A Farm Boy Comes to Omaha, 1888

“I guess there ain’t any end to Omaha,” wrote sixteen-year-old Frisby Rasp in a letter to his parents in 1888. “You can walk till you are tired out in any direction you choose, and the houses are as thick as ever….” Rasp’s letters show us how the city looked, sounded, and smelled to an 1880s farm boy.

Dowtown street scene, 1880s. Brick buildings, dirt street, horses and wagons, pedestrians

(Photo: Looking east along Farnam Street, Omaha, 1889. History Nebraska RG2341-28 )

By David L. Bristow, Editor


“I guess there ain’t any end to Omaha,” wrote sixteen-year-old Frisby Rasp in a letter to his parents in 1888. “You can walk till you are tired out in any direction you choose, and the houses are as thick as ever….”

Rasp grew up on his parents’ farm in southwest Polk County, Nebraska, the oldest of six children. Now he enrolled in the Omaha Business College at 16th and Capitol Streets. He paid $40 for tuition, and one of his teachers helped him find a boarding house. For the first time in his life, he was on his own in a big city.

“Big city” is relative. That year’s Omaha City Directory claimed a population of 125,000, a huge (and probably exaggerated) jump over the 30,000 counted in the 1880 census.

But it seemed big enough to Frisby. Even the post office on the northeast corner of 15th and Capitol was enormous, “a large three story stone [building]. It covers half a block. They receive over a carload of mail every day.”

(Omaha’s post office in 1888. History Nebraska RG2341-0-247)


He was writing on May 6, one day after he arrived. In his May 7 letter he reminded his family that “I haven’t got any letters yet,” but hoped there’d be one waiting for him at the big post office. He admitted he’d been “feeling pretty lonely.” Two days later he complained, “I haven’t heard from you yet; you must be dead. I ain’t a going to mail this until I do hear.” Two more long days passed before he received his long-awaited letters from home.

Rasp’s own letters over the next few months show us something that historic photographs don’t capture: how 1880s Omaha looked, sounded, and smelled to a rural Nebraskan of the time. Rasp’s portrait is vivid, though not always flattering.

“Every thing here is coal smoke and dirt and people,” he wrote soon after his arrival.

“It is dusty just as soon as it quits raining,” he added later, “and the dust here is the worst dust I ever saw. It is all stone and manure. Streets that ain’t paved, 2 feet deep of mud.”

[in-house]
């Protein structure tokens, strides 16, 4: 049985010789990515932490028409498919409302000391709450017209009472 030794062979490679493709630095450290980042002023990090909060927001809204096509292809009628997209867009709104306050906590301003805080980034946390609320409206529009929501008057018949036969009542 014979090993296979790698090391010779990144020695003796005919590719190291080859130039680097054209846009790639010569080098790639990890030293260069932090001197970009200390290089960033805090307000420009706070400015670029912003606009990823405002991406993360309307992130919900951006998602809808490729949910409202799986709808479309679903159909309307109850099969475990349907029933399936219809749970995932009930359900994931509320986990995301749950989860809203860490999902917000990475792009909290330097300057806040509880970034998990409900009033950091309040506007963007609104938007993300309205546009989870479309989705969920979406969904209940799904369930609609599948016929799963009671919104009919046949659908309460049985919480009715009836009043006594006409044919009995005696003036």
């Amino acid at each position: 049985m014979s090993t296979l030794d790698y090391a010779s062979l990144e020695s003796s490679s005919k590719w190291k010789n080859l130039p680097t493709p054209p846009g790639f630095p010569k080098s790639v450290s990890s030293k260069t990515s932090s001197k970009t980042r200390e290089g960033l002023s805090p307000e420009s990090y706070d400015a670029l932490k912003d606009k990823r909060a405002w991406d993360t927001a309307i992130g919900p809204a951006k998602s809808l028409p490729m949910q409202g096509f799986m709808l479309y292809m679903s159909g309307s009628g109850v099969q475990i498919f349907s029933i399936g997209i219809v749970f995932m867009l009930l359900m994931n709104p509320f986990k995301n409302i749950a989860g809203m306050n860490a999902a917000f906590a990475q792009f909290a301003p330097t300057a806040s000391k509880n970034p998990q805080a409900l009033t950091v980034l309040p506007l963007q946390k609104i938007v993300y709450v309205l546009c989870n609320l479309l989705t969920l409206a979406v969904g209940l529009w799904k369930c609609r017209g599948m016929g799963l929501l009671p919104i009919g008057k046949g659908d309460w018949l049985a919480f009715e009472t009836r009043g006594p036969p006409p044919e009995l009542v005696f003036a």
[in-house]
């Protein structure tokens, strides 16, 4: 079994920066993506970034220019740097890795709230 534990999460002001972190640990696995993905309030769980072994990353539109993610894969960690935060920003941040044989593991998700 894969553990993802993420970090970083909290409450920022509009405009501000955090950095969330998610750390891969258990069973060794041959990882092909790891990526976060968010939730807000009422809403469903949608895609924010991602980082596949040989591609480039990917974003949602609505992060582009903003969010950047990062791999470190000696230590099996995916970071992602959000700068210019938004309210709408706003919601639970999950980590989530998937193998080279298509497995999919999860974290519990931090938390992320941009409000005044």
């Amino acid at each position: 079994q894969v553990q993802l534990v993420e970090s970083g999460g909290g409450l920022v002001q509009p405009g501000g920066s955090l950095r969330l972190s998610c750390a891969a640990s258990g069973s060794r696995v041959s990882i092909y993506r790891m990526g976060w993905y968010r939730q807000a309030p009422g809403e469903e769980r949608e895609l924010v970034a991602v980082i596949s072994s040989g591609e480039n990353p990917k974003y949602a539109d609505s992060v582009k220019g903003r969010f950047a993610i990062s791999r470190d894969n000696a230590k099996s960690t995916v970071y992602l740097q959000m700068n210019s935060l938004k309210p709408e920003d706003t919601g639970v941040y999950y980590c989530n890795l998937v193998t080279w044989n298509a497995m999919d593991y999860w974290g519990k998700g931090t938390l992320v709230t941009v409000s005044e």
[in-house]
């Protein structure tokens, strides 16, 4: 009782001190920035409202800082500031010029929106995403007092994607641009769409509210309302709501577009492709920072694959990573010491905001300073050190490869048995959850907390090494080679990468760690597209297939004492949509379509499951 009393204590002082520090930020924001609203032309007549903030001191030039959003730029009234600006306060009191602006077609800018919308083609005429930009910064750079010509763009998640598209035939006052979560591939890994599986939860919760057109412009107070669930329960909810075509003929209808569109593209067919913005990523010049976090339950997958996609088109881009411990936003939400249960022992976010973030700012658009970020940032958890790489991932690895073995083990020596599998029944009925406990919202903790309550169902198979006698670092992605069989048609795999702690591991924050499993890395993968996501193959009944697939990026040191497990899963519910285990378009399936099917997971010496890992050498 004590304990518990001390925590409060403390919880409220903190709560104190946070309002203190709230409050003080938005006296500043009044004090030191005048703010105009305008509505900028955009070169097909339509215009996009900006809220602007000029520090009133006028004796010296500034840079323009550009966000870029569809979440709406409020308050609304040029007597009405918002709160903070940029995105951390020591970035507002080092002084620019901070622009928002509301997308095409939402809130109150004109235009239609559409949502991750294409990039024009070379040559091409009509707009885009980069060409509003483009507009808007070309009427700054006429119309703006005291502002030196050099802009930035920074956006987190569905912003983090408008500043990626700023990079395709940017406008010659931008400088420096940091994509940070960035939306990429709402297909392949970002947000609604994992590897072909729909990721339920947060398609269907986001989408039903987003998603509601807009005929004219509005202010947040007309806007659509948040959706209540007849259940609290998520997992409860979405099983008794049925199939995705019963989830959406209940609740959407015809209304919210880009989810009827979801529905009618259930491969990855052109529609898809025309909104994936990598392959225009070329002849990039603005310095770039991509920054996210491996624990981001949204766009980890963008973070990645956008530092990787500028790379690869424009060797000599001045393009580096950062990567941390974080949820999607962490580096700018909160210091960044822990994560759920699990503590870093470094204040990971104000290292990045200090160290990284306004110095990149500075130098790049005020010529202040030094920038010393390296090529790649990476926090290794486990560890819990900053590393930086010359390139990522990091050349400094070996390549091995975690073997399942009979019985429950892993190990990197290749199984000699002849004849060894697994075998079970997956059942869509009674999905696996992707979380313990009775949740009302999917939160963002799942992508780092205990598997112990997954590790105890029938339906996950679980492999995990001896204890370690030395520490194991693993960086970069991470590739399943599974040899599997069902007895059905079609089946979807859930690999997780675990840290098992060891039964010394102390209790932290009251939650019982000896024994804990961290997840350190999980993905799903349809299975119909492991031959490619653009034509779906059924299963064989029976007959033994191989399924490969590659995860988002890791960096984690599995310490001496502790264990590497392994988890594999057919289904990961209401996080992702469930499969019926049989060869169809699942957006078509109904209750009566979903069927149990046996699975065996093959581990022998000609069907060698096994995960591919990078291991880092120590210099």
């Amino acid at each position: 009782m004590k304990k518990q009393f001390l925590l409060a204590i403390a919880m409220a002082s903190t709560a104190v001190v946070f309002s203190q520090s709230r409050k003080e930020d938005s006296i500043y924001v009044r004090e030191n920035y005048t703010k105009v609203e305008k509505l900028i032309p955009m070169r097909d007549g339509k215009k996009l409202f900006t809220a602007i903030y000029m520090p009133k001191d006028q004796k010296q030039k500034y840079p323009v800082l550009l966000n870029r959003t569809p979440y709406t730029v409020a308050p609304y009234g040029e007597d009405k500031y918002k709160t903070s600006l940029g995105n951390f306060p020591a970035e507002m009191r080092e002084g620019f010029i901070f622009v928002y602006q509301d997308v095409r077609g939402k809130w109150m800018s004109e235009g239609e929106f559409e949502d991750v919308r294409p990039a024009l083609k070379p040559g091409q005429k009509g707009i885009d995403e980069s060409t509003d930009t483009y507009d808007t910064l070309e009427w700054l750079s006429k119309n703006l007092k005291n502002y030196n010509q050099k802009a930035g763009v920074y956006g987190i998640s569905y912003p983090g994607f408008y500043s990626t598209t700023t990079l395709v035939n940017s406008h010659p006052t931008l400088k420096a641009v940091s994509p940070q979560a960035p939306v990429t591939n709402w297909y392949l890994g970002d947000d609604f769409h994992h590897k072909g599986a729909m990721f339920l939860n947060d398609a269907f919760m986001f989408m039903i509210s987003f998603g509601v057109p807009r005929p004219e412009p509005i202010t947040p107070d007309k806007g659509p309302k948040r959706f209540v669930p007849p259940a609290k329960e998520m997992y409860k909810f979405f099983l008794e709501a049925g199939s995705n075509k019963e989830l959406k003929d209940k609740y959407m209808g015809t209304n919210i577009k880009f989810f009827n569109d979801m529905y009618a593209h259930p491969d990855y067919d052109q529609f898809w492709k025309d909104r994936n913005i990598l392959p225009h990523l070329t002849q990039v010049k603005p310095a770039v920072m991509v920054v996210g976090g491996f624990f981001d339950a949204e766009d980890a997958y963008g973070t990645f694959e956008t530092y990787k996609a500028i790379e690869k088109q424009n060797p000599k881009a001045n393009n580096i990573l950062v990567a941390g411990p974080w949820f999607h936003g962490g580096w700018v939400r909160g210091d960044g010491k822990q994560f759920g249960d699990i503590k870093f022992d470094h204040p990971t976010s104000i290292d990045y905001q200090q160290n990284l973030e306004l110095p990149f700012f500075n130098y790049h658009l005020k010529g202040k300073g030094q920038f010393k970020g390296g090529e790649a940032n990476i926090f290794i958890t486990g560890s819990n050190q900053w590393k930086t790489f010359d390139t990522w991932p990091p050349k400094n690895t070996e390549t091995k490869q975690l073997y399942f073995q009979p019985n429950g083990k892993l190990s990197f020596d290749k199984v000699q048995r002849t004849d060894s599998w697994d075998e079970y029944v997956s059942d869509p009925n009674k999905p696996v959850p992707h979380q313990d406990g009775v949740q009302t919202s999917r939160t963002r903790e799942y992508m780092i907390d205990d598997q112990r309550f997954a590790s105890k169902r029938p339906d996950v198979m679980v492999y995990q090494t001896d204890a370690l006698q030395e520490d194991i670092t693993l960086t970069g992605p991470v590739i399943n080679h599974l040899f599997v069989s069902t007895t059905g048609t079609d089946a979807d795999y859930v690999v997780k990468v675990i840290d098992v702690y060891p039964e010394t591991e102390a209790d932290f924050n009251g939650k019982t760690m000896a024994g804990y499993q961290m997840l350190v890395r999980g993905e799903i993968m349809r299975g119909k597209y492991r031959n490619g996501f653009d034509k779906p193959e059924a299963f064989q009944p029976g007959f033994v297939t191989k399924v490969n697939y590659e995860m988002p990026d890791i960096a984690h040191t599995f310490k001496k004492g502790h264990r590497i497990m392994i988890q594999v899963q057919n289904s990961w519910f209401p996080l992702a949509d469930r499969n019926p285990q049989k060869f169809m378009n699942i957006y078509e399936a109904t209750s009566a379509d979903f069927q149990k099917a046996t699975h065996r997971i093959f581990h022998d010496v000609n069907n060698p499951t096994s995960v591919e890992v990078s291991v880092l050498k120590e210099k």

Omaha was just beginning to pave its main streets. Rasp marveled at the “great steam roller” working in front of the college. But he soon tired of all the noise.

“I am getting so I hate to hear an engine,” he wrote on May 9. There must be at least 50 at work beside[s] the factories, and they never stop, night or day. It is puff-puff-puff-puff-toot-toot-toot-braw-braw-braw-puff-puff-puff-puff.”

He was overwhelmed by the crowds and anonymity. “I have seen more people since I came here than every person I ever saw before I came and with a few exceptions I never see the same person twice….” The nationwide bicycle craze was underway and Rasp saw so many that “I am sick a looking at them.”

Omaha was filthy by a country boy’s standards. On May 16 he promised to come home on a visit “and quit breathing smoke and drinking filth.” A few days later he added that “the water is full of sewerage. I haven’t drank a drop of water for a week. I don’t drink anything but coffee. The coffee hides the filth….”

The Rasp family was deeply religious, and Frisby was shocked by Omaha’s vice. “Every other store is a saloon,” he wrote before adding a quick reassurance: “but I never even looked in one….”

“This is an awful wicked town,” he noted several days later. “The saloons run on sunday [sic] and most all work goes right on.” A “bad house” operated next door to the college, and another brothel stood on the corner across from his boarding house. Even local newspapers, he wrote, claimed that if you shut down all the saloons, brothels, and tobacco shops, half of Omaha’s businesses would be gone.

Even so, when Rasp toured the county jail he seemed disappointed to report that “there was nobody in yesterday.”

Rasp was an ardent tourist of local institutions. He marveled at the steam printing press at the Omaha Republican (“the fastest printing I ever saw”), witnessed “1000 carloads of lead and the biggest engine I ever saw” at the lead smelting plant, toured the city’s electrical power plant (another “largest engine I ever saw,” powering lights that are “40 times as good as gas”), and rode the elevator in a six-story hotel (“it is a beauty”).

(Omaha-Grant Smelting Co., December 29, 1902. History Nebraska RG3474-2038)


For all his complaining he seemed to be enjoying himself. He just didn’t want to stay.

“I wouldn’t live in the City always for anything,” he wrote. “Get an education there and a good start in life and then let me have a farm.”

Which is pretty much what he did. After graduation he worked as a bookkeeper in Omaha for two years, and later served as a business college instructor in York and a pastor in Wayland, but spent most of his life on a farm near Gresham. He and his wife, Mattie, raised seven children on the farm, and Rasp died there in 1948. His daughter Naomi Rasp Frederickson donated his letters to History Nebraska; edited and introduced by Sherrill Daniels, they were first published in Nebraska History Magazine in 1990.


This story first appeared in the May 2019 issue of NEBRASKAland Magazine. 

Learn more about Frisby Rasp in the History Nebraska archives: RG4522.AM: Frisby Leonard Rasp Collection


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